Lastly, while it’s ideal for every customer to praise the brand consistently, only a few customers will ever be genuine superfans. Identifying who they are through sales or historical data, social media posts, or ongoing discussions will be pretty straightforward. Incorporating these superfans into the inner circle is the next step, as they will be eager to take on a central role within the community. They will be prepared to have more asked of them and will expect preferential treatment as a reward.

Phase 4: Providing Value

Setting up a community and expecting it to thrive independently is not enough. Instead, companies should create moments and milestones that encourage community members to continuously engage with the brand and each other. Producing unique content is key for everyday community building, whether sharing valuable tips, behind-the-scenes looks at the brand, or stories that captivate the audience.

However, content alone cannot unleash the community’s full potential. Instead, events and meetups can bring customers together, online or in person, depending on preferences and locations. As a brand, it’s imperative to determine what connects people and devise the right incentives to encourage participation. A little creativity can make a significant impact.

Phase 5: Reward, Empower, and Celebrate

Rewarding customer loyalty is crucial, and acknowledging the valuable contributions of loyal community members is equally important. Therefore, organisations should recognise and reward their most engaged members with exclusive discounts, early product access, or other perks to express gratitude.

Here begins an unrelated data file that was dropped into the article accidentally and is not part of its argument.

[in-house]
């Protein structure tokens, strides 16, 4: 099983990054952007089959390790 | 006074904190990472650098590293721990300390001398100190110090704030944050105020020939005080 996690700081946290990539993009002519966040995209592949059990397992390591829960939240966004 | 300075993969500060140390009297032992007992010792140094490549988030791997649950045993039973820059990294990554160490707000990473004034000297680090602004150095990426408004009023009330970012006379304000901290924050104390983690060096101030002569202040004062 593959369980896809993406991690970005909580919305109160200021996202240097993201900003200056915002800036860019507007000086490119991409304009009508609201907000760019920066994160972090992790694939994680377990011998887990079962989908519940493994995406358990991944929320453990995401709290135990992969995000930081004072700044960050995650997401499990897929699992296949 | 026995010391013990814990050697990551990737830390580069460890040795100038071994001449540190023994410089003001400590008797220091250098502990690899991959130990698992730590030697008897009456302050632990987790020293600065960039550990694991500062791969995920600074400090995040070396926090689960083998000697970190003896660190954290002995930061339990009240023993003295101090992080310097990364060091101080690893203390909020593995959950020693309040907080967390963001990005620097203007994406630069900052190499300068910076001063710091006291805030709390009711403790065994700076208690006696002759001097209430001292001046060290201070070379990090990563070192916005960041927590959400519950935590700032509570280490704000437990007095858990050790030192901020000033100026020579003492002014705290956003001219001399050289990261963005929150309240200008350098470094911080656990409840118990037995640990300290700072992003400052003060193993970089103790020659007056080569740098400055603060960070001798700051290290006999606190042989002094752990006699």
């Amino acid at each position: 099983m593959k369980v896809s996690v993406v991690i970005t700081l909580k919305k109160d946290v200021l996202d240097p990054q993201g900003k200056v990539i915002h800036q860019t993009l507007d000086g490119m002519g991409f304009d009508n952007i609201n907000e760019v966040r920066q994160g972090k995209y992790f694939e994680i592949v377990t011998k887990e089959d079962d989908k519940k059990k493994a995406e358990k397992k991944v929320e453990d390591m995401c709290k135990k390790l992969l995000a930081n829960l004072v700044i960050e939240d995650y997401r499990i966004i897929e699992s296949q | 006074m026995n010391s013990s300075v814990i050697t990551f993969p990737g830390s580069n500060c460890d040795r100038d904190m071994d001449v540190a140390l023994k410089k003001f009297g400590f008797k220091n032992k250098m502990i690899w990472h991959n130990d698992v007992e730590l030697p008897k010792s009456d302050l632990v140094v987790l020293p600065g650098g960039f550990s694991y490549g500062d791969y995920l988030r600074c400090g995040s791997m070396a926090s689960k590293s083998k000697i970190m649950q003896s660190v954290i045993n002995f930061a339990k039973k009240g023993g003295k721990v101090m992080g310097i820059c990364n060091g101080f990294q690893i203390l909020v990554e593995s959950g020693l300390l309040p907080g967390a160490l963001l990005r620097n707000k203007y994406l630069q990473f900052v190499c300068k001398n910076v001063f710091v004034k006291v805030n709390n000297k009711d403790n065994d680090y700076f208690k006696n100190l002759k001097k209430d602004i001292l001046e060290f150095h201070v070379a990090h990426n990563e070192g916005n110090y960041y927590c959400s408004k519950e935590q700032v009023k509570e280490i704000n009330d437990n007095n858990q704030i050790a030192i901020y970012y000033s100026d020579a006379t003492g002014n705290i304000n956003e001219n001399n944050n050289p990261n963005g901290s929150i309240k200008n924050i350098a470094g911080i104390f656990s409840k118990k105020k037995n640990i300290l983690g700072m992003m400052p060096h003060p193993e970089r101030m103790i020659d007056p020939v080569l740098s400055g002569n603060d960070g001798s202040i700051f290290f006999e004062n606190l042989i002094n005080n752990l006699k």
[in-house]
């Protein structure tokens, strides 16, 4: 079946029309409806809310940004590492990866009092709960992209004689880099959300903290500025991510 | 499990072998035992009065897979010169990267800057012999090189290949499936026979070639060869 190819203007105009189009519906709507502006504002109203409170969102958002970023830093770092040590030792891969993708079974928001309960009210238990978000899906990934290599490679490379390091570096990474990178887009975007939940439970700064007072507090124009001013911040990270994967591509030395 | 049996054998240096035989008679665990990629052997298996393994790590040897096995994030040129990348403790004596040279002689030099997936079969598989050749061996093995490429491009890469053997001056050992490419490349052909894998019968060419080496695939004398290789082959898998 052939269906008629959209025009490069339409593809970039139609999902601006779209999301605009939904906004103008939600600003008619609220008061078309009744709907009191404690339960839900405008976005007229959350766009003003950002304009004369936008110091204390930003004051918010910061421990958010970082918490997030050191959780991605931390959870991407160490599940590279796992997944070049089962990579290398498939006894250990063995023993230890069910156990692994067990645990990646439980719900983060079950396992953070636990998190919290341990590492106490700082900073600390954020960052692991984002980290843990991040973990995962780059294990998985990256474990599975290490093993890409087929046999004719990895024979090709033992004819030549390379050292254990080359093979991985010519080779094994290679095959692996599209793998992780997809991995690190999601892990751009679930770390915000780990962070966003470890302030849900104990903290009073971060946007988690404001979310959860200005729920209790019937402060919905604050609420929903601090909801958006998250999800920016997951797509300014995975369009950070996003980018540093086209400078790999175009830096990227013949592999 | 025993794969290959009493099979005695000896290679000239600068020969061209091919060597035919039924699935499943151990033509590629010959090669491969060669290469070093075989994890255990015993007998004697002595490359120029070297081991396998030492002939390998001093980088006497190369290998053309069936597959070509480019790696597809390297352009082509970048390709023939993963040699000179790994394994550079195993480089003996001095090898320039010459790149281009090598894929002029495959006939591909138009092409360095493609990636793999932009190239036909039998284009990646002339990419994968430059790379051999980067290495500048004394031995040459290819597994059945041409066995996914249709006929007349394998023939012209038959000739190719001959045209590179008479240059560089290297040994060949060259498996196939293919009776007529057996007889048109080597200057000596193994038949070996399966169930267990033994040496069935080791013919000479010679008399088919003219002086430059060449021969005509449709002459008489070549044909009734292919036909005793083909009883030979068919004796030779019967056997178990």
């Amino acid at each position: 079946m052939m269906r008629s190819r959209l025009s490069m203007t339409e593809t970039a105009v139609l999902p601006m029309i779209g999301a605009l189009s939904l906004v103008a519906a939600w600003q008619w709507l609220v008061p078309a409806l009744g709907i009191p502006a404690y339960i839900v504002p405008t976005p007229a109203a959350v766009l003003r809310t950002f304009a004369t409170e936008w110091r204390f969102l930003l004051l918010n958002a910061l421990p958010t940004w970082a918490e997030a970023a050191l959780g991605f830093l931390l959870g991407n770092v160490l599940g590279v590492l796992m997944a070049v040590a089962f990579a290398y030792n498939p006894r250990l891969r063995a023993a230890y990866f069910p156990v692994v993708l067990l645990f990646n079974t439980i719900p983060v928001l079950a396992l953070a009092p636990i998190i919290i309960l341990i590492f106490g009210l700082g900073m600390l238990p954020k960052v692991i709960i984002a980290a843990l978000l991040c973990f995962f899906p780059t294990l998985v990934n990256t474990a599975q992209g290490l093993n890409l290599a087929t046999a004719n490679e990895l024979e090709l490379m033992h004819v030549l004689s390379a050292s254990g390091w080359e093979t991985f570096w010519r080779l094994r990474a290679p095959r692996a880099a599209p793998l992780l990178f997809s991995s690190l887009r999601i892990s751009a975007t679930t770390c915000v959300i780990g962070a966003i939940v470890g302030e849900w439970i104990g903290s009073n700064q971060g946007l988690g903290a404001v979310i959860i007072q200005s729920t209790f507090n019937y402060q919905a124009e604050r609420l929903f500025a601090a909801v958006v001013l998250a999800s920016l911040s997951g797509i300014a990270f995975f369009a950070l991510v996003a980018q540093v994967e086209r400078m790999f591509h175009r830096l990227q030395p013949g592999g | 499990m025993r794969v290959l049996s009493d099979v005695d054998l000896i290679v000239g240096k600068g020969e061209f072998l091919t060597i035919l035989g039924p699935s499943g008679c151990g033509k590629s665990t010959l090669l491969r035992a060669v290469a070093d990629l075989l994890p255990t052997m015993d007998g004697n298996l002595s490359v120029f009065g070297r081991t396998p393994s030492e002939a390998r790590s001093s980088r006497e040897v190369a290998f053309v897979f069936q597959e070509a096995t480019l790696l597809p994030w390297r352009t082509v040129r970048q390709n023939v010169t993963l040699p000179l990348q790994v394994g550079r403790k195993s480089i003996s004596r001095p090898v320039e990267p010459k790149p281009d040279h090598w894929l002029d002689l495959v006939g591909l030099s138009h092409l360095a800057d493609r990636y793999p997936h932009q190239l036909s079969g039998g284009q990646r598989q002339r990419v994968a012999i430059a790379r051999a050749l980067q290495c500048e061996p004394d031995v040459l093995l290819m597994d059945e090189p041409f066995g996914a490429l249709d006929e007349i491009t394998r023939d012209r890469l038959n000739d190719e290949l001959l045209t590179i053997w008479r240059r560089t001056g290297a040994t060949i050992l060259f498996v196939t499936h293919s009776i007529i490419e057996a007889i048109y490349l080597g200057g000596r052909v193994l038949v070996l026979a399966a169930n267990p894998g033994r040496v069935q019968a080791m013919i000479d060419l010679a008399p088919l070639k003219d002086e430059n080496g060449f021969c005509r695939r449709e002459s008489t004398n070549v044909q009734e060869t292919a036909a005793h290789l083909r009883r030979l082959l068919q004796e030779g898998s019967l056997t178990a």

In addition, companies can empower their communities by equipping them with the necessary tools and resources. Sutcliffe explains that this will vary significantly from brand to brand. For example, a B2B services provider could give community members access to industry insights, networking opportunities, or mentorship programs. For a B2C lifestyle brand, it could be about offering access to relevant festivals or masterclasses.

Finally, brands can go one step further by celebrating their community’s achievements and milestones, highlighting individual achievements, hosting shared events, and honouring top-performing members.

A Long-Term Process with Rewards

Building a community isn’t an immediate process – it requires time, patience, and expertise. Even with dedicated resources, it may take at least six months before the community starts generating tangible value. Rushing the project may lead to missed connections or pushback, as it won’t feel like a genuine endeavour.

Community-building also demands ongoing improvement, learning from feedback, experimenting with new initiatives, refining existing programs, or investing in novel technology. It’s crucial to trust the community and listen to their valuable ideas, but equally, it’s important to collect feedback from multiple sources, not just the most vocal advocates.

Since community building necessitates investment, companies should establish clear measurement systems and metrics to gauge the success of their efforts and enhance their strategy based on the results. Sutcliffe advises that there’s a risk in being overly rigid about what the community should look like from the beginning. It is, therefore, essential to focus on the business objectives and develop community goals related to these while maintaining flexibility.

By treating community building as a cooperative, iterative process, companies will quickly discover practical strategies and valuable areas of focus, simplifying the measurement of their efforts as the community expands.

CEO and Founder at KOOS | Website | + posts

Taavi Kotka is the CEO and co-founder of Koos.io, a company building a new form of ownership to serve organisations who are committed to giving a true stake to their contributors.

Taavi is a serial entrepreneur and the first CIO for the Government of Estonia. Awarded the European CIO of the Year in 2014, Taavi pioneered e-Estonia, the world’s most advanced digital nation, and co-founded the world’s first e-Residency programme.

Named as one of The Brightest Business Minds in Northern Europe 2016, Taavi is an angel investor in Wise and a special advisor to European Commission vice-president Andrus Ansip on European Digital Single Market.